In the eighth chapter of The Ocean at the End of the Lane, an escape is made. Intrigued? Then it’s time for Mark to read The Ocean at the End of the Lane.
I remember feeling the weight of my duffel bag pulling my shoulder down, and it hit my right leg with every step. Thump, thump, thump. I had my Jansport filled to the brim as well, my European History book digging into back, and I was already sweating. It had been just five minutes since I’d pushed past my father, who simply asked, “Where are you going?”
I’m doing exactly what mom told me to, I answered, and he stood there in shock. He didn’t stop me.
I didn’t know where I was going at that precise moment, so I walked down Mandalay, past manicured lawns glittering in the late-summer sun like emeralds. Panic filled me as I passed familiar faces, like the Puerto Rican father who loved to play Selena loudly while he washed his car shirtless on Sunday afternoons. He was unloading groceries from his pick-up, and he nodded to me as I walked by, but did he know? Did he know what I was doing? Would he approve?
The absurdity of that thought struck me hard, and I instantly cast it aside. But it spiraled into another thought. Will my mother chase after me? What if dad calls her at work and she comes to find me? Where am I going to go? Is she going to find me at school?
I breathed in, hard, and pushed on, determined to escape. Escape. Was that what I was really doing? Or was I just running from my problems?
I turned on to Crest, and I kept walking. No matter how many doubts were swimming in my brain, I couldn’t seem to stop moving, as if my body was forcing me to keep walking. All the while, I kept sweating. My heart kept beating. The air kept filling my lungs.
I was alive. That was a good first step, wasn’t it?
Just a block from my high school, a car pulled over, and I recognized the white sedan. Pattison. Isidro was in the passenger seat. “Yo, where you going?” Isidro asked, a smile on his face. “Practice is already over.”
I ran away from home.
I’ll never forget the look on their faces. It wasn’t shock at all. No, it was relief. They’d both seen my mom a few days earlier, when she’d burst into my friend’s house, dragging me by the hair, yelling at me, calling Andy a “kidnapper.” This? This was a necessary response.
“Get in,” Pattinson told me, and the door squeaked loudly as I pulled it open, throwing my duffel bag, which was stuffed full with clothes and CDs. They both turned to look at me, concern on their faces, and Isidro was the first to ask it. He wasn’t the last.
“Are you sure you want to do this?”
No, I thought. No, this is only going to make things worse. No, she’s going to find me, and she’ll make it worse.
I took a breath before I said: Yes. I have to do this. I have to get free.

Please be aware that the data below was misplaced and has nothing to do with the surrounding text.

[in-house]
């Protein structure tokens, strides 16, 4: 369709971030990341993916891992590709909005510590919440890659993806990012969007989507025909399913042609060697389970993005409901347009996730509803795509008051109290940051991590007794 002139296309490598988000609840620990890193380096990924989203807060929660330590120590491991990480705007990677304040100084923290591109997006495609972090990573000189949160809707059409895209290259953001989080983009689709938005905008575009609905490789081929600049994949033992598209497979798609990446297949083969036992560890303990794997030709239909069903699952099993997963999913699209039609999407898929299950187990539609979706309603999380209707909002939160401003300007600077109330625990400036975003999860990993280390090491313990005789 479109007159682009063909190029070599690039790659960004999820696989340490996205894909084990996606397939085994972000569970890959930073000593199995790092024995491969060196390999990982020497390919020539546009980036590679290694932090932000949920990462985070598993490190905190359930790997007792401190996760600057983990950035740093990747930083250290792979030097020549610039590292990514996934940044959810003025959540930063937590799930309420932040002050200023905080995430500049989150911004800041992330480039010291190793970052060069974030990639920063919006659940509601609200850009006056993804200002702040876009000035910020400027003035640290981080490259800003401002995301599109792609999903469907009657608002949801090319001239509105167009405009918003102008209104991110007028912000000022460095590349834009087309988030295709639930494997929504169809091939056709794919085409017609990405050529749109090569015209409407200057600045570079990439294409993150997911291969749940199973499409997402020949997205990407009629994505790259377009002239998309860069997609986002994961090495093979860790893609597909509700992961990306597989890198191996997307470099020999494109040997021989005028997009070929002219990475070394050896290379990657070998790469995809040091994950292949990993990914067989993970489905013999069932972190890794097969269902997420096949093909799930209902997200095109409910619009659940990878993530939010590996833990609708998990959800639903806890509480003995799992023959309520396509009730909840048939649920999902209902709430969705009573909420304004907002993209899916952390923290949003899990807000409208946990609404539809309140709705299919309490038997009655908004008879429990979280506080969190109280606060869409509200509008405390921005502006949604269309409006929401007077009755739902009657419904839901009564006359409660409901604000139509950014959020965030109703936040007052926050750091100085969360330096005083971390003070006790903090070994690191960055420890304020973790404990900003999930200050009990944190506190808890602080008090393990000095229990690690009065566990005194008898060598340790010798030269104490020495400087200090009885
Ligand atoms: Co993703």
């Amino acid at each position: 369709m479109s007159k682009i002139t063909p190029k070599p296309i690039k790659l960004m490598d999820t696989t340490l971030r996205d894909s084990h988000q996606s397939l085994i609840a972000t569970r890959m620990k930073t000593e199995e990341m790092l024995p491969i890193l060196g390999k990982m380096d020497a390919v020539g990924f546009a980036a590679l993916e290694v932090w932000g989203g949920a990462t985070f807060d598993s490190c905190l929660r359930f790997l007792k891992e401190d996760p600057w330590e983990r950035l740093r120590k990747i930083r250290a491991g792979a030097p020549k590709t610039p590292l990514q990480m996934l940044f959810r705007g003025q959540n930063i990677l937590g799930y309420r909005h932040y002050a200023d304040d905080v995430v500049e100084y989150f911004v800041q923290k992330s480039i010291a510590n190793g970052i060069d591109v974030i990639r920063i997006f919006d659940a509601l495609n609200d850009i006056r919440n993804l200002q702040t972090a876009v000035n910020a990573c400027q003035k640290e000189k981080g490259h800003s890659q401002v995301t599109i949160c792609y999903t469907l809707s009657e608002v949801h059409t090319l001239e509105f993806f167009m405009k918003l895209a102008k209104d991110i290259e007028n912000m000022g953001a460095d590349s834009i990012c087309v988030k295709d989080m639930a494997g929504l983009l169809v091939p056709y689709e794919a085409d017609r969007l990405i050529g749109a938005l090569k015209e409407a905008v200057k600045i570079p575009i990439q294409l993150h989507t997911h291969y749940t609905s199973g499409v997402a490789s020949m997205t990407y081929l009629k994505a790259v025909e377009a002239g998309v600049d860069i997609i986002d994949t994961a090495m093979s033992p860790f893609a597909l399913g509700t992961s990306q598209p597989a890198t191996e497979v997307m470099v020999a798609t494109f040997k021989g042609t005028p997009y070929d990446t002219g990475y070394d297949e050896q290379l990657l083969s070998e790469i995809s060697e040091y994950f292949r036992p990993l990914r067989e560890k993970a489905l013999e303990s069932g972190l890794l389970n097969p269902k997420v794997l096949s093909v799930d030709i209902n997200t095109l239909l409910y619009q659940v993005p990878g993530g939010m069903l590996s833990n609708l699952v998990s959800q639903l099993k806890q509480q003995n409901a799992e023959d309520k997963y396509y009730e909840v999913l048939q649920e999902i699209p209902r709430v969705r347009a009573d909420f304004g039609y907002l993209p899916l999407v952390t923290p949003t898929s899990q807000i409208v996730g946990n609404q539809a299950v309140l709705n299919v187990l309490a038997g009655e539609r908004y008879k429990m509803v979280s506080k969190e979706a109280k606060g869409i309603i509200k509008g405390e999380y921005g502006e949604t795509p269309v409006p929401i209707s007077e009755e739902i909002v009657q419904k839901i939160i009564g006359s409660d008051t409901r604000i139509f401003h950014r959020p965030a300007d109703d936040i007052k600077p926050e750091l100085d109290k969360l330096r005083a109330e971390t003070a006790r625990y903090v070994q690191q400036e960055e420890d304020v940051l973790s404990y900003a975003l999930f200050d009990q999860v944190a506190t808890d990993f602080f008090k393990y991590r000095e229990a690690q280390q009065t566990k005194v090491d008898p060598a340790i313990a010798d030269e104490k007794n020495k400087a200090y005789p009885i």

Pattinson pulled the car away from the sidewalk.
- God, what an INCREDIBLE chapter. This is some of Gaiman’s most focused writing, and he’s able to convey the frantic energy of the narrator’s escape with ease. I had touched on the sparse style in my first review, but I want to bring it up again because this chapter benefits greatly from the diction. Gaiman describes what he needs to with a poetic intensity, and it’s frightening. I love it.
- I know that this whole project for this book is about me recalling memories in story form, but The Ocean at the End of the Lane has a lot of eerie parallels to my life. A sister who taunts her brother for getting in trouble? You stole that from my life.
- So, Ursula can essentially read the narrator’s thoughts, yes? I love that he figures out that he needs to think about having a dream in order to trick her.
- If I hadn’t decided to tell the above story, I would have completely latched on to the part where the narrator talks about how books provided the clues he need to know how to do things or how to act a certain way. THAT WAS TOTALLY ME GROWING UP.
- It goes without saying that this is a terrifying chapter, but y’all, URSULA MONKTON IS THE LITERAL WORST EVER. Look, it’s creepy enough that she does that whole omniscient floating thing, but then she starts to verbally abuse the narrator, and I was about a billion times done. But guess what unnerves me the most? I STILL DON’T KNOW WHAT SHE WANTS. I don’t know what she’s doing here. I don’t know what the Forever. I don’t know why tearing the narrator’s life apart is necessary. That’s some scary shit, y’all.
- How did the cat know where the narrator was? And is the Hempstock land sacred in some way?
- I loved that Lettie held the narrator’s hand again in order to keep him safe. That was a nice bit of continuity.
- I feel like I’m no closer to understanding what the fuck is going on, but I don’t care. This is so goddamn good. ONWARDS I GO.
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